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Friday, March 27, 2015

Marvin Gaye -- Midnight Love

 photo 220px-Midnight_Love_zps1pqnnv51.jpg

All of Marvin Gaye's introspection on the nature of good and evil inside himself found within the album, In Our Lifetime, gives me a headache. I think those lyrics are a sign of Marvin's increasingly troubled mental state at the time. He would only release one more album before his death. Midnight Love is that album. Two years later, he'd be in the ground.
In a wikipedia-listed quote whose source I can actually vouch for, Marvin says before beginning the sessions for Midnight Love, "I'm worried that I'm getting so introspective, no one will listen. I can't afford to miss this time. I need a hit." Apparently, Marvin recognized how alienating his lyrical pondering had become, as well. This almost leads to an over-correction. On Midnight Love, Marvin keeps his topics simple: love and healing. Also, Midnight Love not only falls squarely into the genre of 80's pop--with its pioneering use of "that 80's drum-machine sound," coupled with "that 80's synthesizer sound," and everybody's favorite "80's sexy saxophone," Midnight Love pretty much invented 80's pop music.
As a kid in the 80's, I hated stereotypical 80's music. I preferred the more timeless sounds of U2, or the Police's last album. But I'd be lying if I said I didn't have an 80's pop sweet-spot that Midnight Love strikes right down the Billy Ocean, "Carribean Queen" right down the middle. Midnight Love's beat is so infectious, its rhythms...healing. Marvin was an ailing man when he recorded Midnight Love, and in a way, he was always ailing. I can understand. The kind of healing that he wants here isn't just sexual, though that is a component. It's a deeper, nearly intangible kind of healing he was looking for. At the end of his search, he created one final lasting work for the people to enjoy--but for him, it wasn't enough. R.I.P. Marvin.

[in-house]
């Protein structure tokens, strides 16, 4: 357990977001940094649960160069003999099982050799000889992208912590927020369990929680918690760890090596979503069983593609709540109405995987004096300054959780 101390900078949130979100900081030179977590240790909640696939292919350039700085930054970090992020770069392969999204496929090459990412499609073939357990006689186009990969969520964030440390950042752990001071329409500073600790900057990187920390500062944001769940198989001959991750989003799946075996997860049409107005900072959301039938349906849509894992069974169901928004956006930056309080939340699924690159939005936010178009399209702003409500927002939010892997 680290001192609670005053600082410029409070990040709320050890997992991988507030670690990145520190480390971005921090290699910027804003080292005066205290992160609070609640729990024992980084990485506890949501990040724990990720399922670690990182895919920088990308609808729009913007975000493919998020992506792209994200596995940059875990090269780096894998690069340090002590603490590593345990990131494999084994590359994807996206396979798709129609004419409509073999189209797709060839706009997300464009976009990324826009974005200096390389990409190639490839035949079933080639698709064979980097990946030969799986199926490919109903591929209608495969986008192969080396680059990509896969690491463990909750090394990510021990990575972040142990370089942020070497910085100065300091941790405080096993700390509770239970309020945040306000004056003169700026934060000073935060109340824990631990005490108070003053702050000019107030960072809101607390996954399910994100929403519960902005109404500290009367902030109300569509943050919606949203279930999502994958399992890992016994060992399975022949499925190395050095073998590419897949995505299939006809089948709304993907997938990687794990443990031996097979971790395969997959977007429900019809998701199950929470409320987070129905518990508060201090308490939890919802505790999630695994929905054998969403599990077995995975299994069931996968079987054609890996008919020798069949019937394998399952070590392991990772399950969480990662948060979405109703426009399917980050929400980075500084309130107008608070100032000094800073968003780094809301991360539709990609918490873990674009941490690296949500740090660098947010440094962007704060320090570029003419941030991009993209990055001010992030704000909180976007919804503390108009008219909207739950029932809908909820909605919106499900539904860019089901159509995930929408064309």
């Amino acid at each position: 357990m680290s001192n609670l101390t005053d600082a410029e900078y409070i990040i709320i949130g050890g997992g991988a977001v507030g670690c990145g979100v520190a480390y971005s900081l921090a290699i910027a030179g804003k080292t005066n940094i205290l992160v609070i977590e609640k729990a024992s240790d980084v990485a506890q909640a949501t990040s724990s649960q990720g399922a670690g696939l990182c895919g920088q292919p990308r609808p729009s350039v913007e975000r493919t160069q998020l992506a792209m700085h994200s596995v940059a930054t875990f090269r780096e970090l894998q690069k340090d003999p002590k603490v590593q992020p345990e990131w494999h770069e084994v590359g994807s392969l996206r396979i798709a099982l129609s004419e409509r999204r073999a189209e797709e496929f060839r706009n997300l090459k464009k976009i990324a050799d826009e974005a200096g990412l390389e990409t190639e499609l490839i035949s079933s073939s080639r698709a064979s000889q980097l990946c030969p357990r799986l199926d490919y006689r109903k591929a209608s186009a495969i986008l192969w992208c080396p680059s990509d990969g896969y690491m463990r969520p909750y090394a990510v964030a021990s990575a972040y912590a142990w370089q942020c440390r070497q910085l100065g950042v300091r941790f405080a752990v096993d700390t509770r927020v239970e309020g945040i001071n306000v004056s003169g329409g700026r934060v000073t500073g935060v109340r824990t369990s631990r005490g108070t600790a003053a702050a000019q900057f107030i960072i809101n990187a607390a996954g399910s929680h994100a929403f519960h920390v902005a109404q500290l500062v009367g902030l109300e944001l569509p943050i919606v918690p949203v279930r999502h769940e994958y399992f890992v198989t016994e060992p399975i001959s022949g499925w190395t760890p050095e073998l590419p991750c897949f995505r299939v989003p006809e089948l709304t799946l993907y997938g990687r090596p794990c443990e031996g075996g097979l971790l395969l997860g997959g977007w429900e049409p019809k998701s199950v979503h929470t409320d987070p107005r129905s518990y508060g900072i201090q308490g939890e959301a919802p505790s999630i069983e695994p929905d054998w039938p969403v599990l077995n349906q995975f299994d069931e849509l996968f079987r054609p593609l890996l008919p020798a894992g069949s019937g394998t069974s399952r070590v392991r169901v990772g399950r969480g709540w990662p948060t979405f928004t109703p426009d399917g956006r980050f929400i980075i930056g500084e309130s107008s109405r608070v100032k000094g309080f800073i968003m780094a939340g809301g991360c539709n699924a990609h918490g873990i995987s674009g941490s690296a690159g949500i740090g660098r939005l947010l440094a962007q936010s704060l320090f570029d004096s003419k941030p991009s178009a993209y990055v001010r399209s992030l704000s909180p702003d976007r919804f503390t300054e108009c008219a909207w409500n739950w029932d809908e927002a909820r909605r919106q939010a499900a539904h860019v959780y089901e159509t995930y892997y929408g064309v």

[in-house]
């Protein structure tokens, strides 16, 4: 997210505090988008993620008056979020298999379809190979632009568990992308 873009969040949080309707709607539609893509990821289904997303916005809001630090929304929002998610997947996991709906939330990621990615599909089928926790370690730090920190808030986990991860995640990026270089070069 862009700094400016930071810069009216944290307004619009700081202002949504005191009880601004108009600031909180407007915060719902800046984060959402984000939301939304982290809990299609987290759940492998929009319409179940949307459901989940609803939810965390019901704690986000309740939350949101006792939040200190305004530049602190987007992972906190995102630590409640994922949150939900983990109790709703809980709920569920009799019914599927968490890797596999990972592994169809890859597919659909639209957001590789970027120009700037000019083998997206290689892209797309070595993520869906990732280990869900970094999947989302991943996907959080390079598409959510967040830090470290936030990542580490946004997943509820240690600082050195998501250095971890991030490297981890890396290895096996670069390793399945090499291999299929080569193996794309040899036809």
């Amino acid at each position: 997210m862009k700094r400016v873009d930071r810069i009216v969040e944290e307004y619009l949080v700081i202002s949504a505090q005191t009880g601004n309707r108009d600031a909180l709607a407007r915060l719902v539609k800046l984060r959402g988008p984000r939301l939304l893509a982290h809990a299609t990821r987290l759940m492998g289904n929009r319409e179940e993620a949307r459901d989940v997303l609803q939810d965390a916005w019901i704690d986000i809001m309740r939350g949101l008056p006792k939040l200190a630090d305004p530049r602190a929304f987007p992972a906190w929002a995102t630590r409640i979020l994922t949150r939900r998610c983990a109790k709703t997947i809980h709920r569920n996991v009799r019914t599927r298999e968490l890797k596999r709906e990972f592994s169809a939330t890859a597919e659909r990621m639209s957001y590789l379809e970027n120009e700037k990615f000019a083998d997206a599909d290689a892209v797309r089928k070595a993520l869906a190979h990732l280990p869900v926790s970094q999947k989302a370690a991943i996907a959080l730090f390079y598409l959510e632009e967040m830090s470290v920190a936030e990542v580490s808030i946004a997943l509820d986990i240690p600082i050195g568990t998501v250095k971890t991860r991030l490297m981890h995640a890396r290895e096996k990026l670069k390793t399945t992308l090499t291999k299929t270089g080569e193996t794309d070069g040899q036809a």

If I were you, I'd make sure I picked up the Midnight Love 2000 re-release that ends with a bonus instrumental of the song "Rockin' After Midnight." It is so fun and good-vibing, and it is emblematic of most of the rest of the album: Gordon Banks on guitar, someone else on the sax, and Marvin singing and playing eight instruments himself. Working for the people.

1982 Columbia
1. Midnight Lady 5:17
2. Sexual Healing 3:59
3. Rockin' After Midnight 6:04
4. 'Til Tomorrow 4:57
5. Turn On Some Music 5:08
6. Third World Girl 4:36
7. Joy 4:22
8. My Love Is Waiting 5:07

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